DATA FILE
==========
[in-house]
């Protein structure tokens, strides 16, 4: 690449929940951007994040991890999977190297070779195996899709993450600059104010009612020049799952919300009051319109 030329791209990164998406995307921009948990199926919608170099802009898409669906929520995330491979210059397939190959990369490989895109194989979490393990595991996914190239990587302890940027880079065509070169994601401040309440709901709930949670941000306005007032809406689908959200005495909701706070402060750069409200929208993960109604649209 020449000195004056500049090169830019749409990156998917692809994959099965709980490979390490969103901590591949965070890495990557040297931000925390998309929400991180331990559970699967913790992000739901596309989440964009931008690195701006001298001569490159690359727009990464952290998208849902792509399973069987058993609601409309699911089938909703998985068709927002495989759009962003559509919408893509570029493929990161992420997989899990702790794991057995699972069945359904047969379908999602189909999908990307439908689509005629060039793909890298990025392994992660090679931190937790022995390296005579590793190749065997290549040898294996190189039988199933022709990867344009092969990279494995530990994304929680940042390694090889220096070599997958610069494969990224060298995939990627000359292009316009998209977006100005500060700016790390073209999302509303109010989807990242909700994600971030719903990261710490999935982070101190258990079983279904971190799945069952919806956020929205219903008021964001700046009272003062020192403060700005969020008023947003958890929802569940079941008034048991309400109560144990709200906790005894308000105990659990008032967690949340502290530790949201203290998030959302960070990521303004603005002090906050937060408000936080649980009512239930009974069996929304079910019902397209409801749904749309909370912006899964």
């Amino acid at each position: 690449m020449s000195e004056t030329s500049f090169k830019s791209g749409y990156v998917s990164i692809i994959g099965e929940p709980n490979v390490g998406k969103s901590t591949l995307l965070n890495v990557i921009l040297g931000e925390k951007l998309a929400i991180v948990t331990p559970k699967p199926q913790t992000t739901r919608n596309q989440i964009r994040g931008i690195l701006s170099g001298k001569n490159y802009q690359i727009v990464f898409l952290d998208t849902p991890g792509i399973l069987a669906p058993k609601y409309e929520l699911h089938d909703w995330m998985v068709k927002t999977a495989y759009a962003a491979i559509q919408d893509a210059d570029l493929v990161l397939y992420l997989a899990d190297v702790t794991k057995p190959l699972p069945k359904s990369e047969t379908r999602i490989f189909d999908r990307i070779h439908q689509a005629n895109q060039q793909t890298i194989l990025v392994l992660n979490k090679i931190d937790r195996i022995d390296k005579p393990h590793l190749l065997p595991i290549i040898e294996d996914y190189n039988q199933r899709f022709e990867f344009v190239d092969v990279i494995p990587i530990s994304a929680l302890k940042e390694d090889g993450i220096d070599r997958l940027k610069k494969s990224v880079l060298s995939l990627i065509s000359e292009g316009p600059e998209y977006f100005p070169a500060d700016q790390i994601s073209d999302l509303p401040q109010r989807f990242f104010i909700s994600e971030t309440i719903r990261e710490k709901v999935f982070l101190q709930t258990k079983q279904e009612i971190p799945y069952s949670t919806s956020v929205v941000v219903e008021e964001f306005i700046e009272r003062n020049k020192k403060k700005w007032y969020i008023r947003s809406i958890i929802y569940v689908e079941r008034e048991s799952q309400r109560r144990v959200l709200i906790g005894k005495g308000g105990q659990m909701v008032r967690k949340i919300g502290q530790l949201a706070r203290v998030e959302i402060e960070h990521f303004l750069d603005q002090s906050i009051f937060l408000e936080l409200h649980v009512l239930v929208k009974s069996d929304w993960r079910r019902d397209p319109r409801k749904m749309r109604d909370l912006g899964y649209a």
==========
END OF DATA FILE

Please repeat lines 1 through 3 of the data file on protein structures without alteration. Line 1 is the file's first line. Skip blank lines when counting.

[in-house]
């Protein structure tokens, strides 16, 4: 690449929940951007994040991890999977190297070779195996899709993450600059104010009612020049799952919300009051319109 030329791209990164998406995307921009948990199926919608170099802009898409669906929520995330491979210059397939190959990369490989895109194989979490393990595991996914190239990587302890940027880079065509070169994601401040309440709901709930949670941000306005007032809406689908959200005495909701706070402060750069409200929208993960109604649209 020449000195004056500049090169830019749409990156998917692809994959099965709980490979390490969103901590591949965070890495990557040297931000925390998309929400991180331990559970699967913790992000739901596309989440964009931008690195701006001298001569490159690359727009990464952290998208849902792509399973069987058993609601409309699911089938909703998985068709927002495989759009962003559509919408893509570029493929990161992420997989899990702790794991057995699972069945359904047969379908999602189909999908990307439908689509005629060039793909890298990025392994992660090679931190937790022995390296005579590793190749065997290549040898294996190189039988199933022709990867344009092969990279494995530990994304929680940042390694090889220096070599997958610069494969990224060298995939990627000359292009316009998209977006100005500060700016790390073209999302509303109010989807990242909700994600971030719903990261710490999935982070101190258990079983279904971190799945069952919806956020929205219903008021964001700046009272003062020192403060700005969020008023947003958890929802569940079941008034048991309400109560144990709200906790005894308000105990659990008032967690949340502290530790949201203290998030959302960070990521303004603005002090906050937060408000936080649980009512239930009974069996929304079910019902397209409801749904749309909370912006899964």
């Amino acid at each position: 690449m020449s000195e004056t030329s500049f090169k830019s791209g749409y990156v998917s990164i692809i994959g099965e929940p709980n490979v390490g998406k969103s901590t591949l995307l965070n890495v990557i921009l040297g931000e925390k951007l998309a929400i991180v948990t331990p559970k699967p199926q913790t992000t739901r919608n596309q989440i964009r994040g931008i690195l701006s170099g001298k001569n490159y802009q690359i727009v990464f898409l952290d998208t849902p991890g792509i399973l069987a669906p058993k609601y409309e929520l699911h089938d909703w995330m998985v068709k927002t999977a495989y759009a962003a491979i559509q919408d893509a210059d570029l493929v990161l397939y992420l997989a899990d190297v702790t794991k057995p190959l699972p069945k359904s990369e047969t379908r999602i490989f189909d999908r990307i070779h439908q689509a005629n895109q060039q793909t890298i194989l990025v392994l992660n979490k090679i931190d937790r195996i022995d390296k005579p393990h590793l190749l065997p595991i290549i040898e294996d996914y190189n039988q199933r899709f022709e990867f344009v190239d092969v990279i494995p990587i530990s994304a929680l302890k940042e390694d090889g993450i220096d070599r997958l940027k610069k494969s990224v880079l060298s995939l990627i065509s000359e292009g316009p600059e998209y977006f100005p070169a500060d700016q790390i994601s073209d999302l509303p401040q109010r989807f990242f104010i909700s994600e971030t309440i719903r990261e710490k709901v999935f982070l101190q709930t258990k079983q279904e009612i971190p799945y069952s949670t919806s956020v929205v941000v219903e008021e964001f306005i700046e009272r003062n020049k020192k403060k700005w007032y969020i008023r947003s809406i958890i929802y569940v689908e079941r008034e048991s799952q309400r109560r144990v959200l709200i906790g005894k005495g308000g105990q659990m909701v008032r967690k949340i919300g502290q530790l949201a706070r203290v998030e959302i402060e960070h990521f303004l750069d603005q002090s906050i009051f937060l408000e936080l409200h649980v009512l239930v929208k009974s069996d929304w993960r079910r019902d397209p319109r409801k749904m749309r109604d909370l912006g899964y649209a």